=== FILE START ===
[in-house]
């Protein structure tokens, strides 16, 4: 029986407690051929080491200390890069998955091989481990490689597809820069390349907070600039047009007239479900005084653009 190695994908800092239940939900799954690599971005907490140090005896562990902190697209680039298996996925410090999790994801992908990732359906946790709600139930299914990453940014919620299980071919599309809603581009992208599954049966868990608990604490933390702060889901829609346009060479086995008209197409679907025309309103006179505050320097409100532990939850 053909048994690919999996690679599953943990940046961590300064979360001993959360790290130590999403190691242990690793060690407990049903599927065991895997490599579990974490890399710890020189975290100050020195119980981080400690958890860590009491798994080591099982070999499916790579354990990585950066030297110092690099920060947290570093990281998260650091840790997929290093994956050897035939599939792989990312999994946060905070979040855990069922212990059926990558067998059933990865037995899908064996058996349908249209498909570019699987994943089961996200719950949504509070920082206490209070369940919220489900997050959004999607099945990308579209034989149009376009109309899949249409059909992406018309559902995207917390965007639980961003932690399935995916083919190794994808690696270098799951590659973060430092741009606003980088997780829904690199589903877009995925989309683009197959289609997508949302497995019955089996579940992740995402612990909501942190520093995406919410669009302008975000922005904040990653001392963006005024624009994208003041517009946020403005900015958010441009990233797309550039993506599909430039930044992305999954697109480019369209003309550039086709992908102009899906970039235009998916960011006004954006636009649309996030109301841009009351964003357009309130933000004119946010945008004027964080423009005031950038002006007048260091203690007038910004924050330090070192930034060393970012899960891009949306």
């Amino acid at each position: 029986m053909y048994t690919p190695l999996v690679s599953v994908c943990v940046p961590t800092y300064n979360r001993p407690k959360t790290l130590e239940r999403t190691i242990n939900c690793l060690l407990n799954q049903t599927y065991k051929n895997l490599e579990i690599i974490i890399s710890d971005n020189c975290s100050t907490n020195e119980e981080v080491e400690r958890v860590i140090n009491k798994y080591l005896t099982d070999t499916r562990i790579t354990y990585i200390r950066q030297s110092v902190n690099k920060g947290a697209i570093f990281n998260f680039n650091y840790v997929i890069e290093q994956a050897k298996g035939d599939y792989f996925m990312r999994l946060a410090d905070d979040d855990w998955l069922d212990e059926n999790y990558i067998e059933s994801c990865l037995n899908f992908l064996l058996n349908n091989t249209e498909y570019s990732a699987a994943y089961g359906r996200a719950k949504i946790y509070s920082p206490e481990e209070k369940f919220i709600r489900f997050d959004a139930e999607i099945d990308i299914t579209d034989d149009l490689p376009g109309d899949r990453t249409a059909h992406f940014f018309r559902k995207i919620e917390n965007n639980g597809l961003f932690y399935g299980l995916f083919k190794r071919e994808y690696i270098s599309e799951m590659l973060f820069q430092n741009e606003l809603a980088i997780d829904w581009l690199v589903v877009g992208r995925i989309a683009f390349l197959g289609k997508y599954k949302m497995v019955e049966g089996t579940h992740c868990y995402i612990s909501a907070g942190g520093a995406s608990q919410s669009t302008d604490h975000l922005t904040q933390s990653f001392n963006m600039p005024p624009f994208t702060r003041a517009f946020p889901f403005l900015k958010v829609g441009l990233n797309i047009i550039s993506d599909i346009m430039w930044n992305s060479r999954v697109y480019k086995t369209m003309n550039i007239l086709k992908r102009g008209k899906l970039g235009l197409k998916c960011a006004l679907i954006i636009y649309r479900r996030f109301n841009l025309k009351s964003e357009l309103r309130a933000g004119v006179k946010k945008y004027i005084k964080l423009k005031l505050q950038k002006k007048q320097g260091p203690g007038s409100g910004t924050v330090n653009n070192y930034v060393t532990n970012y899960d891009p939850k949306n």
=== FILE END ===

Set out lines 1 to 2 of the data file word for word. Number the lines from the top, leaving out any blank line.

[in-house]
């Protein structure tokens, strides 16, 4: 029986407690051929080491200390890069998955091989481990490689597809820069390349907070600039047009007239479900005084653009 190695994908800092239940939900799954690599971005907490140090005896562990902190697209680039298996996925410090999790994801992908990732359906946790709600139930299914990453940014919620299980071919599309809603581009992208599954049966868990608990604490933390702060889901829609346009060479086995008209197409679907025309309103006179505050320097409100532990939850 053909048994690919999996690679599953943990940046961590300064979360001993959360790290130590999403190691242990690793060690407990049903599927065991895997490599579990974490890399710890020189975290100050020195119980981080400690958890860590009491798994080591099982070999499916790579354990990585950066030297110092690099920060947290570093990281998260650091840790997929290093994956050897035939599939792989990312999994946060905070979040855990069922212990059926990558067998059933990865037995899908064996058996349908249209498909570019699987994943089961996200719950949504509070920082206490209070369940919220489900997050959004999607099945990308579209034989149009376009109309899949249409059909992406018309559902995207917390965007639980961003932690399935995916083919190794994808690696270098799951590659973060430092741009606003980088997780829904690199589903877009995925989309683009197959289609997508949302497995019955089996579940992740995402612990909501942190520093995406919410669009302008975000922005904040990653001392963006005024624009994208003041517009946020403005900015958010441009990233797309550039993506599909430039930044992305999954697109480019369209003309550039086709992908102009899906970039235009998916960011006004954006636009649309996030109301841009009351964003357009309130933000004119946010945008004027964080423009005031950038002006007048260091203690007038910004924050330090070192930034060393970012899960891009949306």